Audra Eaker had pledged her kidney to her sick son, Kincaid, before she was shot dead in 2016

By Jeff Truesdell
January 03, 2020 02:40 PM
Audra Eaker with her son Kincaid
Facebook

A 13-year-old boy with a chronic medical condition who expected to receive a life-saving kidney from his mother before she was shot dead in 2016 by her estranged husband is recovering after a successful organ transplant from another donor.

A post by the Facebook group “Kindcaid Needs a Kidney” confirmed the surgery for Kincaid Eaker, and termed it a “Christmas Miracle.”

“He got his kidney,” said a family friend, according to a separate post on the Facebook page for VIP Kidney Health. “The timing is crazy. I’m utterly amazed at the timing.”

The “Kincaid Needs a Kidney page carries an image of a T-shirt emblazoned with the words “Kincaid Needs a Kidney” that depicts the word “needs” crossed out and replaced by the written word “got,” with the date of “12/26/19.”

“He’s recovering very well!!!” the post from December 28 reads.

Kincaid Needs a Kidney/Facebook

A campaign promoted on Facebook and GoFund Me by friends of Kincaid’s mother, Audra Eager, had drawn attention to the plight of her son, who was born with chronic, genetic polycystic kidney disease and had lost two infant siblings to the same condition.

Audra died on Dec. 27, 2016, when she was shot with a handgun by her husband, Darrell Eaker, as she drove the two of them away from a holiday party at a friend’s home, reports Patch.com. Darrell left the gun inside the Ford Edge SUV and walked off “without even attempting life-saving actions,” Woodstock, Georgia, police said in a warrant.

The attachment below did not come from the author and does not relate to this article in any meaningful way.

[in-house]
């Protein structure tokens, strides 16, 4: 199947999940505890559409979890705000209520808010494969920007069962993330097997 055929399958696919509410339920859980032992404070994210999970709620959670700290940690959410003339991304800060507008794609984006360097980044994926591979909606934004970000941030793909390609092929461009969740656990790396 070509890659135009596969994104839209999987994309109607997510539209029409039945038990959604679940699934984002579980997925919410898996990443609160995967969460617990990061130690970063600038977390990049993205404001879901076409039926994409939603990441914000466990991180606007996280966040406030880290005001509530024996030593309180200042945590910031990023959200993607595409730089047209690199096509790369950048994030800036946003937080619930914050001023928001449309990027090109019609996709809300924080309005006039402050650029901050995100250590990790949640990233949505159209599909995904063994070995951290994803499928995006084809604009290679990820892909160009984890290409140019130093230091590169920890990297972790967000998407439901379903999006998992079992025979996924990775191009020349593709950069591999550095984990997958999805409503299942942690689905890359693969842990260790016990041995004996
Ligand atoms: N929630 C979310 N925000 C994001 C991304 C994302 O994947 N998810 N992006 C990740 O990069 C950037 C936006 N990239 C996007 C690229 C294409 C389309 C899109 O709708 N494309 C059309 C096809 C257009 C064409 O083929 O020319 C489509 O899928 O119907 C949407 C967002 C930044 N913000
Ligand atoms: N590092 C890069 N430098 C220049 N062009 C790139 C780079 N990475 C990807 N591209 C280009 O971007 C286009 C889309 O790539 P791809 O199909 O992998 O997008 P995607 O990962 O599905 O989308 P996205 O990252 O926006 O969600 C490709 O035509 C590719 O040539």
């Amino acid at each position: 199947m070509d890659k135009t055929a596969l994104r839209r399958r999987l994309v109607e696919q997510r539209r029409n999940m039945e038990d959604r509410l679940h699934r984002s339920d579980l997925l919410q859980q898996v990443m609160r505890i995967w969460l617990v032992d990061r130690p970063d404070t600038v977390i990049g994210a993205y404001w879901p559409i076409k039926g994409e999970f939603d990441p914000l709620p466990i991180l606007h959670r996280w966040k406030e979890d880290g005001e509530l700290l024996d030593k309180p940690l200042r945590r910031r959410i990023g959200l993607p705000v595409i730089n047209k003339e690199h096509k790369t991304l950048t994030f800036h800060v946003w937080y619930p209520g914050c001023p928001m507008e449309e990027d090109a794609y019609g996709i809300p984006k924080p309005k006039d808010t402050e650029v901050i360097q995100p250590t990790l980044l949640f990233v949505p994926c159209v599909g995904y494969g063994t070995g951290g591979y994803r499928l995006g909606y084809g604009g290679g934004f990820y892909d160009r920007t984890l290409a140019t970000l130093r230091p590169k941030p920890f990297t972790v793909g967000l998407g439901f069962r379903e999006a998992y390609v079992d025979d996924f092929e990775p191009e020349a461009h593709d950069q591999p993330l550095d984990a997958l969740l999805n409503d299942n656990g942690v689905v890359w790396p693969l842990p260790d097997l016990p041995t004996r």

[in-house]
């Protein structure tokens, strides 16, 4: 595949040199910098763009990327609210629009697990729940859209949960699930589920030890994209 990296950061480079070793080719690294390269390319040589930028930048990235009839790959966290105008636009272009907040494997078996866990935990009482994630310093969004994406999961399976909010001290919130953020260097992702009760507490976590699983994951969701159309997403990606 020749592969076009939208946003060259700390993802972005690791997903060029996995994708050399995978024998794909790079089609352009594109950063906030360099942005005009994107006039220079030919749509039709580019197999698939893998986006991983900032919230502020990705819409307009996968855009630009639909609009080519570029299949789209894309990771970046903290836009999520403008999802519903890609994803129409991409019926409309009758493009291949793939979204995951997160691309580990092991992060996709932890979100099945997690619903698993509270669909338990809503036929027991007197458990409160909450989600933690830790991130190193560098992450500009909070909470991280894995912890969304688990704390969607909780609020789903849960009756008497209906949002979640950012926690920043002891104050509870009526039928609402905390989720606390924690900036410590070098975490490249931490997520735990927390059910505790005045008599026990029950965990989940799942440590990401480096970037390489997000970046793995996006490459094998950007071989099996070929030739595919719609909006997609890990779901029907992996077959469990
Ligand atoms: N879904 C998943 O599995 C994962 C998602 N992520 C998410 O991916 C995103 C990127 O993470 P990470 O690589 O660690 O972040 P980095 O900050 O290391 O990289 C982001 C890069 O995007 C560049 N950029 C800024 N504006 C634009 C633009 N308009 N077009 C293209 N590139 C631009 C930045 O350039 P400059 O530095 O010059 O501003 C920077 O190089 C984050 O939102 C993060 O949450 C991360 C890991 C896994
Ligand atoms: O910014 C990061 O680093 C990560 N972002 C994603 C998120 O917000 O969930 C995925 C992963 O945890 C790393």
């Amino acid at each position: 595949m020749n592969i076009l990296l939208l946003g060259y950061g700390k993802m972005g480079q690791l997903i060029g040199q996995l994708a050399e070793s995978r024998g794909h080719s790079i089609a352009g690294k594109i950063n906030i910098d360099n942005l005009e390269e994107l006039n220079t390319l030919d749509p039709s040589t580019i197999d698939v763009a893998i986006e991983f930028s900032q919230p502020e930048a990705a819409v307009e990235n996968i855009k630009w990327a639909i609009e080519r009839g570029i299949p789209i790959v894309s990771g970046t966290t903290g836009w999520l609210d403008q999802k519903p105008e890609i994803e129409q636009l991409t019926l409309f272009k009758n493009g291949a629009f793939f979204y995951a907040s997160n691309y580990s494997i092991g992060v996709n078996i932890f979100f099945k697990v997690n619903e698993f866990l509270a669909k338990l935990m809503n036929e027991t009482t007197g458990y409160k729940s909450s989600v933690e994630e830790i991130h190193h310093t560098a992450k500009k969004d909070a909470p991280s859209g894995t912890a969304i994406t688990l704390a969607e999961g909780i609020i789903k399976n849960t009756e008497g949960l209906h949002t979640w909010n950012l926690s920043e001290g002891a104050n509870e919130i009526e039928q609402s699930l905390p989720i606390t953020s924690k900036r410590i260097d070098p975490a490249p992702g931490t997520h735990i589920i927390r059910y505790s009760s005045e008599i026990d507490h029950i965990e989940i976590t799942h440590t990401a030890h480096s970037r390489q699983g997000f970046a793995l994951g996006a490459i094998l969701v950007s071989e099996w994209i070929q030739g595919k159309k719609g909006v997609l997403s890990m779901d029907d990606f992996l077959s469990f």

Darrell was convicted in 2018 and sentenced to life in prison without parole plus 16 years, reports the Cherokee Tribune & Ledger-News.

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Two days after the shooting, Kincaid Eaker said that “along with losing his mother, he also lost the kidney that was intended for him,” family friend Brandy Love, who hosted that holiday party, wrote on the GoFundMe page.

“To look at him you would not even realize he is sick,” Love wrote before the successful transplant. “Kincaid plays the saxophone and is on the swim team, but he is functioning on 19 percent of his kidneys.”

Love said Audra earlier lost two boys, one at four weeks old and another at just four days old, from the same disease that afflicts Kincaid. “Needless to say her spirit was crushed. It took her years to find her light,” which returned in 2004 after Audra adopted a daughter, Olivia, now 15, Love wrote.

Learning later that she was pregnant again, Audra “was extremely worried that the same disease would take this baby away too,” according to the GoFundMe page. “At that time there was a 1 in 4 chance of this disease inflicting her babies and it happened to all three of her boys. Although affected by the disease, Audra delivered Kincaid on the side of the road in an ambulance. … Kincaid was the only baby she got to hold right after birth, in that ambulance.”

Early on, Audra was tested to find out if she was a match for for her son “when he was ready for a transplant,” according to Love. “She knew that there was no question where her son was getting that kidney from. It was coming from her.”

Today, Kincaid and his older sister live with “wonderful, loving, protective grandparents” in Tennessee, although his medical care was centered in Atlanta, according to Love.

She described Audra as “a strong, beautiful woman that loved her children fiercely and stood up for them and herself as much as she could,” and writes that Olivia “is the ultimate protector of her little brother.”

“I know Audra, their fierce protector and her purpose, keeps an eye on them,” wrote Love.

The Facebook post from VIP Kidney Health states, “Kincaid’s family believes this is a second chance for this active young man,” and notes that after word of his need spread, many people signed up as potential donors with the Emory Transplant Center at Emory University in Atlanta.

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